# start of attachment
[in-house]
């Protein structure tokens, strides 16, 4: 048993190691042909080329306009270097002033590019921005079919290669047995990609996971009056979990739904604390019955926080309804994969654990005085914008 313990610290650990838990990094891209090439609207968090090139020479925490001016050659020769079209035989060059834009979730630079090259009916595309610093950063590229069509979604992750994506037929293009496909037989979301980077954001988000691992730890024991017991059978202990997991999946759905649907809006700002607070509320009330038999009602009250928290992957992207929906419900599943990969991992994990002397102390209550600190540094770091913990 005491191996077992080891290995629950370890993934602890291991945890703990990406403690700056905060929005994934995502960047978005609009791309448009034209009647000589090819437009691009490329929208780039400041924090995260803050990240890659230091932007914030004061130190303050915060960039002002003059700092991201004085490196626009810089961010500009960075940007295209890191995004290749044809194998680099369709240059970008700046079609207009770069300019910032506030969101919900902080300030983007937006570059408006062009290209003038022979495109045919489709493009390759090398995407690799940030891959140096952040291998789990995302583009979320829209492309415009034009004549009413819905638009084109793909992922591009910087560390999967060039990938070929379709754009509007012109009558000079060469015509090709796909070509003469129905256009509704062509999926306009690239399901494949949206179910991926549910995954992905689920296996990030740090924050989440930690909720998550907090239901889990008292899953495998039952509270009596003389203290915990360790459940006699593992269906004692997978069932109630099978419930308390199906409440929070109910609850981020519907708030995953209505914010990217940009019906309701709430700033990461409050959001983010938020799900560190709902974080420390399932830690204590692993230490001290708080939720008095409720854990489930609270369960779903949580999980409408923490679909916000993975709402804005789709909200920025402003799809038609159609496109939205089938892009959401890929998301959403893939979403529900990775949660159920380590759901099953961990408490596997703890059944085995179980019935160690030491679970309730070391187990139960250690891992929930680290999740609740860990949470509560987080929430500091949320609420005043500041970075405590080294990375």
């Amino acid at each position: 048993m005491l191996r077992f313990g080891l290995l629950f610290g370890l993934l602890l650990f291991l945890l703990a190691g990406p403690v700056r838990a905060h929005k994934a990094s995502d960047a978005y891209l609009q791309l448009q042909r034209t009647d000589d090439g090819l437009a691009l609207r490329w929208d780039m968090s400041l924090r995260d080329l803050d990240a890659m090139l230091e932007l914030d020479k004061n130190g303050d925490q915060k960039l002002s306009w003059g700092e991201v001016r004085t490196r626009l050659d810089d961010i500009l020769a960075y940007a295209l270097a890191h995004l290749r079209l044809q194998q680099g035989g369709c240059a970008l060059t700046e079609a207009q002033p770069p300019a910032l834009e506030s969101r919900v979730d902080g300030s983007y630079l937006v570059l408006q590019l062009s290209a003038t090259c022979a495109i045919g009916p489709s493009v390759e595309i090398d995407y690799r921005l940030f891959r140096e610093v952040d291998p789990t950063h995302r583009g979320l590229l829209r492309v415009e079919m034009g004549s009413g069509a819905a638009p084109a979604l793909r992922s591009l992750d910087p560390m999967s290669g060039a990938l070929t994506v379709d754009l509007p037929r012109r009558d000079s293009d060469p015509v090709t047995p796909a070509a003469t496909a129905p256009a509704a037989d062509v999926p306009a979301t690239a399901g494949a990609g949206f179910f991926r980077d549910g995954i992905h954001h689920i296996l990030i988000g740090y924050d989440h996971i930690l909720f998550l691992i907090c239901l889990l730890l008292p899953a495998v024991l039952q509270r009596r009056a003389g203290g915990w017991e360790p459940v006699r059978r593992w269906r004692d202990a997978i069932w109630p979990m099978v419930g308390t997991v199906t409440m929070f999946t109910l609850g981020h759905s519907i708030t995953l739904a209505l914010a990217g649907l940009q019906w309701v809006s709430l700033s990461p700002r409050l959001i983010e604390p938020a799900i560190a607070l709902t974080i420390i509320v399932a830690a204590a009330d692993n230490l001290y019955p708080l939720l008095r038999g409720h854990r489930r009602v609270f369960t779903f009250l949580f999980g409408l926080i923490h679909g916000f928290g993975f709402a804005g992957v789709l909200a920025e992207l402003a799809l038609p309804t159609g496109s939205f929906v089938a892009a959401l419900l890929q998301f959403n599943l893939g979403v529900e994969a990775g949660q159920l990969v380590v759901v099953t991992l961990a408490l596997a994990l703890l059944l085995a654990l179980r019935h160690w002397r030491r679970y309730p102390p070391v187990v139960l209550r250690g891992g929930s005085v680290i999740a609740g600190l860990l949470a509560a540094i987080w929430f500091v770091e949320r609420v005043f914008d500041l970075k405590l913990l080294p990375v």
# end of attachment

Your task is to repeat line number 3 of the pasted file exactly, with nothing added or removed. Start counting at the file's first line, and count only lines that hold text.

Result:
């Amino acid at each position: 048993m005491l191996r077992f313990g080891l290995l629950f610290g370890l993934l602890l650990f291991l945890l703990a190691g990406p403690v700056r838990a905060h929005k994934a990094s995502d960047a978005y891209l609009q791309l448009q042909r034209t009647d000589d090439g090819l437009a691009l609207r490329w929208d780039m968090s400041l924090r995260d080329l803050d990240a890659m090139l230091e932007l914030d020479k004061n130190g303050d925490q915060k960039l002002s306009w003059g700092e991201v001016r004085t490196r626009l050659d810089d961010i500009l020769a960075y940007a295209l270097a890191h995004l290749r079209l044809q194998q680099g035989g369709c240059a970008l060059t700046e079609a207009q002033p770069p300019a910032l834009e506030s969101r919900v979730d902080g300030s983007y630079l937006v570059l408006q590019l062009s290209a003038t090259c022979a495109i045919g009916p489709s493009v390759e595309i090398d995407y690799r921005l940030f891959r140096e610093v952040d291998p789990t950063h995302r583009g979320l590229l829209r492309v415009e079919m034009g004549s009413g069509a819905a638009p084109a979604l793909r992922s591009l992750d910087p560390m999967s290669g060039a990938l070929t994506v379709d754009l509007p037929r012109r009558d000079s293009d060469p015509v090709t047995p796909a070509a003469t496909a129905p256009a509704a037989d062509v999926p306009a979301t690239a399901g494949a990609g949206f179910f991926r980077d549910g995954i992905h954001h689920i296996l990030i988000g740090y924050d989440h996971i930690l909720f998550l691992i907090c239901l889990l730890l008292p899953a495998v024991l039952q509270r009596r009056a003389g203290g915990w017991e360790p459940v006699r059978r593992w269906r004692d202990a997978i069932w109630p979990m099978v419930g308390t997991v199906t409440m929070f999946t109910l609850g981020h759905s519907i708030t995953l739904a209505l914010a990217g649907l940009q019906w309701v809006s709430l700033s990461p700002r409050l959001i983010e604390p938020a799900i560190a607070l709902t974080i420390i509320v399932a830690a204590a009330d692993n230490l001290y019955p708080l939720l008095r038999g409720h854990r489930r009602v609270f369960t779903f009250l949580f999980g409408l926080i923490h679909g916000f928290g993975f709402a804005g992957v789709l909200a920025e992207l402003a799809l038609p309804t159609g496109s939205f929906v089938a892009a959401l419900l890929q998301f959403n599943l893939g979403v529900e994969a990775g949660q159920l990969v380590v759901v099953t991992l961990a408490l596997a994990l703890l059944l085995a654990l179980r019935h160690w002397r030491r679970y309730p102390p070391v187990v139960l209550r250690g891992g929930s005085v680290i999740a609740g600190l860990l949470a509560a540094i987080w929430f500091v770091e949320r609420v005043f914008d500041l970075k405590l913990l080294p990375v």